Rob Levine, writing for Billboard, looks at the strange place YouTube occupies in the music industry:
Most Internet companies need to get permission from labels in order to use their music — a negotiating dynamic that results in high fees. With services that operate under the DMCA — like YouTube and, until recently, SoundCloud — the dynamic is very different. These services also stream music uploaded by users, and copyright holders who don’t want their content online need to file takedown notices — one for each copy of each song. Instead of selling the rights to music that a service needs, label executives say they’re stuck selling the rights to music that a service essentially already has.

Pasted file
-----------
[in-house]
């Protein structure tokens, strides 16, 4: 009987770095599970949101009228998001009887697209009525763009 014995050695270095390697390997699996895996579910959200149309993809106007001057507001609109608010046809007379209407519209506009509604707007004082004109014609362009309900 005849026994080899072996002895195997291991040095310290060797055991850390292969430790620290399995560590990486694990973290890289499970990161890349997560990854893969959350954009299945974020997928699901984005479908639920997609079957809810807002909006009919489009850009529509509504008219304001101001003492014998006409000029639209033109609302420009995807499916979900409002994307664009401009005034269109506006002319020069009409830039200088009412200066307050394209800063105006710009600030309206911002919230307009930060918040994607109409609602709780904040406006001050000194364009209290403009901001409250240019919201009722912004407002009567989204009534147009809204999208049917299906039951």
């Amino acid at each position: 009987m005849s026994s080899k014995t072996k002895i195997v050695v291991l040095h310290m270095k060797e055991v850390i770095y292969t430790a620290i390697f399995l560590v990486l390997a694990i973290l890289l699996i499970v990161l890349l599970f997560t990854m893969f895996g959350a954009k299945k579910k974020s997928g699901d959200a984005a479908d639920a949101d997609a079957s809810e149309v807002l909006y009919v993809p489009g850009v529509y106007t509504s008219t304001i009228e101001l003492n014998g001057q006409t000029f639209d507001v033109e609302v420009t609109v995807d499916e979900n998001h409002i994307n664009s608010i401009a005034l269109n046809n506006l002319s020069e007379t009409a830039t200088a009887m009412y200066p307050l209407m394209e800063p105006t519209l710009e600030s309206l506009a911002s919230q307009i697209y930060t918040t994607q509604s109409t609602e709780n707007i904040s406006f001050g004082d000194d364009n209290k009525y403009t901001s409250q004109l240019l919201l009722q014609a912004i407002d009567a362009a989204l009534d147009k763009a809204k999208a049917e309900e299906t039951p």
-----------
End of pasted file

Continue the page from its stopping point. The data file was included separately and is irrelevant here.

Well, that’s the theory. In practice, it’s more complicated.